October 4, 2000 9:15 AM PDT

Memory prices declining, but shortage isn't over yet

Computer-memory prices are declining once again, but if you think that's a sign the component shortage is easing up, guess again.

Prices for dynamic random access memory, or DRAM, chips have taken an unexpected slide in recent weeks because of sluggish PC purchasing. Micron Technology, which is expected to report earnings of 96 cents a share later today, has been selling 64-megabit DRAM in the wholesale or "contract" market for $7.50, or 50 cents less than the week before, according to a report from Merrill Lynch's Joe Osha. In August, Micron's contract price was between $8 and $8.40, Micron executives said at a Bank of America conference in late September.

Meanwhile, Samsung dropped its contract prices, the prices that large PC makers pay, to the low $8 range, while Hitachi sent DRAM down to the mid-$7 range.

Despite the downturn, however, the industry remains mired in a manufacturing capacity shortfall that likely will not disappear for another year, barring an economic downturn. PC demand may have slowed for now, but it still outpaces the ability of chipmakers to consistently produce DRAM or other components such as flash memory.

"It is likely that the flash market will be tight until 2002, while the DRAM market will be firm until 2003," said Jim Handy, an analyst at Dataquest. Right now, however, there is an oversupply "that should be short-lived," he said.

The recent price declines stem largely from slower-than-expected PC demand in what has turned out to be a hard-to-read year for the high-tech industry. DRAM prices move fairly fluidly. In the beginning of the year, some analysts predicted memory prices would be rising by now with the seasonal uptick in computer buying.

Instead, prices went the other way.

"Our indication is that box demand is down," said Jim Sogas, director of the DRAM business unit at Hitachi. "It is a little bit of a surprise. This is usually the strongest part of the year. Even in a soft period, September and October are always the good months."

Dataquest's Handy added that unusual buying patterns have helped confound projections. In the first and second quarters, computer makers began to stock up on memory to avoid a crunch in the fall. These stockpiles became excess inventory that needed to be moved when PC demand failed to materialize as expected.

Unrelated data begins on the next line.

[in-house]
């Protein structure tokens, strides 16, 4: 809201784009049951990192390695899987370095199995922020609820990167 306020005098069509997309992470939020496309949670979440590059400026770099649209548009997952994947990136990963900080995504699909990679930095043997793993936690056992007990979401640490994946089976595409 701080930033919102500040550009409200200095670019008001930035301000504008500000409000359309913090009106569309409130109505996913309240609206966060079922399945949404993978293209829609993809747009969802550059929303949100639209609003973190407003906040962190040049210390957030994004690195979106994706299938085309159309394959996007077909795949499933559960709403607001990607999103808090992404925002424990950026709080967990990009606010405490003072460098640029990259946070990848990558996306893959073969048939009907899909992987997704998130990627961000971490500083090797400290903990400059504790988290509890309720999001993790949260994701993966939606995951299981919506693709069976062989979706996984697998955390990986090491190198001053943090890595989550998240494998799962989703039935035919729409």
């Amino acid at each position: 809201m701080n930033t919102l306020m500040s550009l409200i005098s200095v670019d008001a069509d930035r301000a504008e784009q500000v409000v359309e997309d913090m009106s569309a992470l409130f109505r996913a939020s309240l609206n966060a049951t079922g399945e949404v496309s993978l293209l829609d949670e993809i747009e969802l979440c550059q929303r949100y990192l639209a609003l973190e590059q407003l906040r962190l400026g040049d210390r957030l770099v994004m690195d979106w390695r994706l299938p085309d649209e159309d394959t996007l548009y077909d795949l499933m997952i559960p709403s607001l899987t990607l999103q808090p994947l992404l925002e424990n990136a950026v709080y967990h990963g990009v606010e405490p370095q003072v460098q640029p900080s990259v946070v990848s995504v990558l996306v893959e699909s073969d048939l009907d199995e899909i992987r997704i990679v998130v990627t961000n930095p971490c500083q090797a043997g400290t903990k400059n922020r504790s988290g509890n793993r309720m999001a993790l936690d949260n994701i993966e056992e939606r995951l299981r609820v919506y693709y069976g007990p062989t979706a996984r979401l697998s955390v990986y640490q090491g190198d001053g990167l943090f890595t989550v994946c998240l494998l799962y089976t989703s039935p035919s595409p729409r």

Chip manufacturers have continued to tweak their operations to increase production volumes, he added.

"The DRAM thing is a little bit of a complex issue," he said. Memory prices will likely once again track up, or at least level off, if demand picks up as usual in the fourth quarter.

Despite demand fluctuations, the industry is still short on factory capacity. Typically, the total number of DRAM bits, or memory cells, produced by the industry grows by 80 percent annually. Flash memory, which is used to store data and programs in cell phones and other devices, grows 100 percent annually, in terms of bits. To hit those numbers, expansion is needed.

"The number of wafers going into DRAM production don't get you to bit growth north of 80 percent," said Osha.

Not everyone agrees, however. In the DRAM market, "we're kind of right on the brink of moving from somewhat of a shortage to an oversupply situation," said Brian Matas, an analyst with IC Insights. Samsung and other manufacturers will boost capacity next year, which will dampen prices.

"A few of the manufacturers are a little surprised that it (the price) hasn't gone higher," he added.

In addition, an economic slowdown could easily change the picture, said Osha. "If we are going to have a no-fooling-around recession, the cycle could end."


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